“‘Wait a minute, what are we saying [here] about women in power?’ Then we have to say, ‘Why are we getting so hung up on that? We should just tell the best story and build the best character.’”

As nice – and preferable – as that would be, it simply is not possible currently. Every woman onscreen in the Marvel Cinematic Universe (MCU) is a minority compared to the sheer amount of male characters and therefore automatically complicit in representing every woman, everywhere, all at once.

Read the piece in full over at Bitch Flicks!

Angela Carter and her Bloody Chamber

Articles, Features, Opinion March 29, 2016

Originally published and still available on ZUSTERSCHAP for their “Revolutionary Women” theme (20/03/16).

Unfortunately, I am unable to recall the exact moment that Angela Carter entered my life; one moment she was not there, the next she was. Perhaps it is a testament to both her work and my need for it that her words slipped in and permeated my psyche so seamlessly; there was a thirst and a void that needed filling, and the clout of her fiction sated me.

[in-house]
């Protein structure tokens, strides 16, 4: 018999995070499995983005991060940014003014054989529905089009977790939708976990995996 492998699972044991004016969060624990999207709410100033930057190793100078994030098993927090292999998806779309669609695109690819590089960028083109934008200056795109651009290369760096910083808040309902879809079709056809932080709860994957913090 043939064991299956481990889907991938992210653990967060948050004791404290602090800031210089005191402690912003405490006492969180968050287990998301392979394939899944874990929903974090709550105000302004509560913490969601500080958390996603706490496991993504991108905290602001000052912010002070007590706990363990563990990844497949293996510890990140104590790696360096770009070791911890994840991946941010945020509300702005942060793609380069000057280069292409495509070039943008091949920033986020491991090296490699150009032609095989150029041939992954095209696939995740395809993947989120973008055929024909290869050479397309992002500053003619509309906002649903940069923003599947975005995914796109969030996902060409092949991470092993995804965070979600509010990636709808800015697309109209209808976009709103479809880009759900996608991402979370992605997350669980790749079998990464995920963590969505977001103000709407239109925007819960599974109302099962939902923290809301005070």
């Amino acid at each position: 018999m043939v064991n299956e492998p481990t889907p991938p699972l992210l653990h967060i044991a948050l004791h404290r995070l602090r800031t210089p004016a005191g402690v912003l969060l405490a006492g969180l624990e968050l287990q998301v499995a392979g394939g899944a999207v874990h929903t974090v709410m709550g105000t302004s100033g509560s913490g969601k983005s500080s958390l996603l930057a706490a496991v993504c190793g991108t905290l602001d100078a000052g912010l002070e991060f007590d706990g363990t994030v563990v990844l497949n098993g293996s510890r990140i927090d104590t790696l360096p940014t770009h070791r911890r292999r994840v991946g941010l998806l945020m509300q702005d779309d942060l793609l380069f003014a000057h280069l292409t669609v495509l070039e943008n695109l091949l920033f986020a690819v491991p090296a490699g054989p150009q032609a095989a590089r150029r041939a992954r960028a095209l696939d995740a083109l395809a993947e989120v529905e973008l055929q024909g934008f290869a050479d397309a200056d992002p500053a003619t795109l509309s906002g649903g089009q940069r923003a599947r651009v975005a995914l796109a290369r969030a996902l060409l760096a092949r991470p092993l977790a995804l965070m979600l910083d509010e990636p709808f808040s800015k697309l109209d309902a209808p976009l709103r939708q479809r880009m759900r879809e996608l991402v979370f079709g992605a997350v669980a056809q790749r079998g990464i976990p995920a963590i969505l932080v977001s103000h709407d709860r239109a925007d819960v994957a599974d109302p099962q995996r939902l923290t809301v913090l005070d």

Whilst the pivotal moment may have passed me by, I can recount a day when –aged 18 and trapped in an awkward induction to first-year university – a lecturer passed back copies of the work would be analysing that day. Flicking through the sheets, I recognised Carter’s three variants of ‘Little Red Riding Hood,’ namely ‘The Werewolf,’ ‘Wolf Alice,’ and ‘The Company Of Wolves’. Those unfamiliar with Carter can be forgiven of her solely as a re-interpreter of fairy tales; over her approximate thirty years of publication she wrote nine novels, seven works of short fiction, three poetry collections and three plays as well as children’s books, radio, TV and theoretical writing, whilst also adapting her own work for film. To call her prolific would be an understatement, yet decades on, it is these fairy tales that most strongly persevere.